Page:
Here we have the list of the kings of Judah starting with Solomon that can be found at the end of 1 Kings and 2 Kings. Based on those 2 books there was no disruption in the lineage of David via Solomon to all the kings of Judah before the Exile. Unlike the northern kingdom of Israel, there were no revolutions in the southern kingdom of Judah until the end with the Babylonian Captivity. However, there was also a consideration of the kings of Israel in the books of Kings, which is not here at all. The whole emphasis is on Judah and Jerusalem alone. The son of Solomon (1) Rehoboam ruled from about 931-913 BCE. His son (2) Abijah or Abijam ruled from about 913-911 BCE. His son (3) Asa ruled from about 911-870 BCE. His son (4) Jehoshaphat ruled from about 870-848 BCE. His son (5) Joram or Jehoram ruled from about 848-841 BCE. His son (6) Ahaziah, Azariah, or Jehoahaz ruled for less than a year about 841 BCE. There is no mention that Athaliah, Ahaziah’s mother ruled for about 4 years until her grandson (7) Joash or Jehoash ruled from about 835-796 BCE. His son, (8) Amaziah ruled from about 796-781 BCE. His son, (9) Azariah or Uzziah ruled from about 781-740 BCE. His son (10) Jotham ruled from about 740-736 BCE. His son (11) Ahaz ruled from about 736-716 BCE. His son (12) Hezekiah ruled from about 716-687 BCE. His son (13) Manasseh ruled from about 687-642 BCE. His son (14) Amon ruled from about 642-640 BCE. His son (15) Josiah ruled from about 640-609 BCE. Many of Josiah’s sons will rule Judah. His son (16) Johanan, Jehoahaz or Shallum ruled for just one year about 609 BCE. His brother, (17) Josiah’s son Jehoiakim or Eliakim ruled from 609-598 BCE. His son (18) Jehoiachin, Coniah or Jeconiah ruled for less than a year about 598 BCE. (19) Zedekiah or Mattaniah, brother of Jehoiakim and son of Josiah, ruled from about 598-587 BCE until the beginning of the Babylonian captivity.
“King Amaziah would not listen. So King Joash of Israel went up. He and King Amaziah of Judah faced one another in battle at Beth-shemesh, which belonged to Judah. Judah was defeated by Israel. Every one fled home. King Joash of Israel captured King Amaziah of Judah, son of King Joash, son of King Ahaziah, at Beth-shemesh. He came to Jerusalem. He broke down the wall of Jerusalem from the Ephraim Gate to the Corner Gate, a distance of four hundred cubits. He seized all the gold and silver. He took all the vessels that were found in the house of Yahweh and in the treasuries of the king’s house. He also took hostages. Then King Joash returned to Samaria.”
King Amaziah would not listen to anyone. He wanted to fight the king of Israel, King Joash. They met at the battlefield in Beth-shemesh, which was in Judah territory. King Joash and Israel prevailed. They defeated and captured King Amaziah and the people of Judah. Everyone fled to their home. King Joash proceeded to Jerusalem where he broke down the northern wall in a section that was 200 yards or 600 feet long (400 cubits), a gaping hole. He took the gold, silver, and other treasures from the house of the king, the palace, and from Yahweh’s house, the temple. King Joash then took some hostages and went home to Samaria. They may have taken the hostages and let the king go. This was a crushing defeat for King Amaziah, Jerusalem, and Judah. The north had conquered the south.
“In the second year of King Joash son of King Jehoahaz of Israel, King Amaziah son of King Joash of Judah began to reign. He was twenty-five years old when he began to reign. He reigned twenty-nine years in Jerusalem. His mother’s name was Jehoaddin of Jerusalem. He did what was right in the sight of Yahweh, yet not like David his ancestor. He did in all things as his father King Joash had done. But the high places were not removed. The people still sacrificed and burned incense on the high places.”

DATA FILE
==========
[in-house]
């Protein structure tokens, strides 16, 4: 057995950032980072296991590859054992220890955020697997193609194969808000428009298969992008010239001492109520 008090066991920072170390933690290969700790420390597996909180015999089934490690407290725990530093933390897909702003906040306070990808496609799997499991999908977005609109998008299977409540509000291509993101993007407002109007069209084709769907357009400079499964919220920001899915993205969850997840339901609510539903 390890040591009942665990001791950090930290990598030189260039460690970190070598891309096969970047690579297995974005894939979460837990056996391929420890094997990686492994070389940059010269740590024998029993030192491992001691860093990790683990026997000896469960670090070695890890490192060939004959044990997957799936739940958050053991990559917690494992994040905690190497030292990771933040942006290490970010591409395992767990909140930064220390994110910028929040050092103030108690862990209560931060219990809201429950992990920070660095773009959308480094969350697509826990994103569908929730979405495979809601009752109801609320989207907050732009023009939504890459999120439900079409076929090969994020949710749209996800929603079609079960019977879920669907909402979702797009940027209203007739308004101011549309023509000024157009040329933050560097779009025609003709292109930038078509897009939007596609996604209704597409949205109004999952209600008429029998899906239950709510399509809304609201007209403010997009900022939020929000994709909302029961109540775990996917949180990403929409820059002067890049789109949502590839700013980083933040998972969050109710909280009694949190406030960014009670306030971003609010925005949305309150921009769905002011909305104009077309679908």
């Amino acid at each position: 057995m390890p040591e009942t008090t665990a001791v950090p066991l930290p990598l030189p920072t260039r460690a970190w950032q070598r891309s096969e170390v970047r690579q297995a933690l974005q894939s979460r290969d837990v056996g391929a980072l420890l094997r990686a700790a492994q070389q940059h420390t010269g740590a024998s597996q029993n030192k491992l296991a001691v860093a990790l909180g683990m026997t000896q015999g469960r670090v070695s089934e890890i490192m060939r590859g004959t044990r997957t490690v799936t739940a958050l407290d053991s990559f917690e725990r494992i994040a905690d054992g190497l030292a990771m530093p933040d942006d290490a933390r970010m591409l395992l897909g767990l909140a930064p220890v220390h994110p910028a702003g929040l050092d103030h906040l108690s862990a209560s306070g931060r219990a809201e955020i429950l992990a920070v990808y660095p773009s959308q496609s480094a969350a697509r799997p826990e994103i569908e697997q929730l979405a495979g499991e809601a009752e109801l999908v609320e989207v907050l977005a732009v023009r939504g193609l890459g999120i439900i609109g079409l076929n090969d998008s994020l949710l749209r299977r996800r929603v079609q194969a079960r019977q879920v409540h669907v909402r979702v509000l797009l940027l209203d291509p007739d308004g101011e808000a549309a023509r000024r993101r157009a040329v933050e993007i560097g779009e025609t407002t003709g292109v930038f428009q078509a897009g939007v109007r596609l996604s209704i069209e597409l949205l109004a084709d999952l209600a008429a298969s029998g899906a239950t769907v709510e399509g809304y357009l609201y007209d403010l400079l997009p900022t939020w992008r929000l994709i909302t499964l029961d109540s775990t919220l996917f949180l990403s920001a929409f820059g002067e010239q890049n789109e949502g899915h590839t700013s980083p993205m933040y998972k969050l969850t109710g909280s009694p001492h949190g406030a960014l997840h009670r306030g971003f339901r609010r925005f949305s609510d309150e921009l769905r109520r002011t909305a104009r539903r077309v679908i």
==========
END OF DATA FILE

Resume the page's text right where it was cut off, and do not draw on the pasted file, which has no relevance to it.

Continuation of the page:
The 25 year old son of King Joash began his rule after the murder of his father in the 2nd year of the rule of King Joash in Israel. Thus the short era of the 2 kings with the same name of Joash came to a quick end. King Amaziah has a different name than his grandfather King Ahaziah, because of the m and h. These names are tricky. However, King Amaziah was important because he ruled for 29 years. His mother was Jehoaddin who is only mentioned here. He was like King David, except for the fact that he was more like his father, King Joash. In other words, he followed Yahweh up to a point. He never removed the high places and the people still sacrificed and worshipped there.
“Now when Elisha had fallen sick with the illness of which he was to die, King Joash of Israel went down to him. He wept before him, crying. ‘My father, my father! The chariots of Israel and its horsemen!’ Elisha said to him. ‘Take a bow and arrows.’ So King Joash took a bow and arrows. Then he said to the king of Israel. ‘Draw the bow.’ He drew it. Elisha laid his hands on the king’s hands. Then he said. ‘Open the window eastward.’ He opened it. Elisha said. ‘Shoot!’ He shot it. Then he said. ‘Yahweh’s arrow of victory, the arrow of victory over Aram! For you shall fight the Arameans in Aphek until you have made an end of them.’ He continued. ‘Take the arrows.’ He took them. He said to the king of Israel. ‘Strike the ground with them.’ He struck it three times. Then he stopped. Then the man of God was angry with him. ‘You should have struck it five or six times. Then you would have struck down the Arameans until you had made an end of them. But now you will strike down Aram only three times.’”
Interesting enough, it is King Joash of Israel who is at his side. You should note that Elisha never did have much to say about the king of Judah. In typical fashion, Elisha seems to know that he is dying since the good death is part of most stories. King Joash is genuinely moved and cries for Elisha. Elisha the prophet has one more request and prophecy for the king. He wants him to shoot an arrow out the east window. This is somewhat reminiscent of the bow and arrow incident with Jonathan and David in 1 Samuel, chapter 20. This shoot was the arrow of victory as the Israelites would prevail at Aphek. Elisha told King Joash to strike the ground with his arrows. The king only strikes the arrows to the ground 3 times. It was not clear how he would know to strike it more times. Nevertheless, the irascible prophet Elisha remained irascible to the very end. He told King Joash that he should have struck the arrows 5 or 6 times. Now he will only be able to defeat the Arameans 3 times instead of total destruction.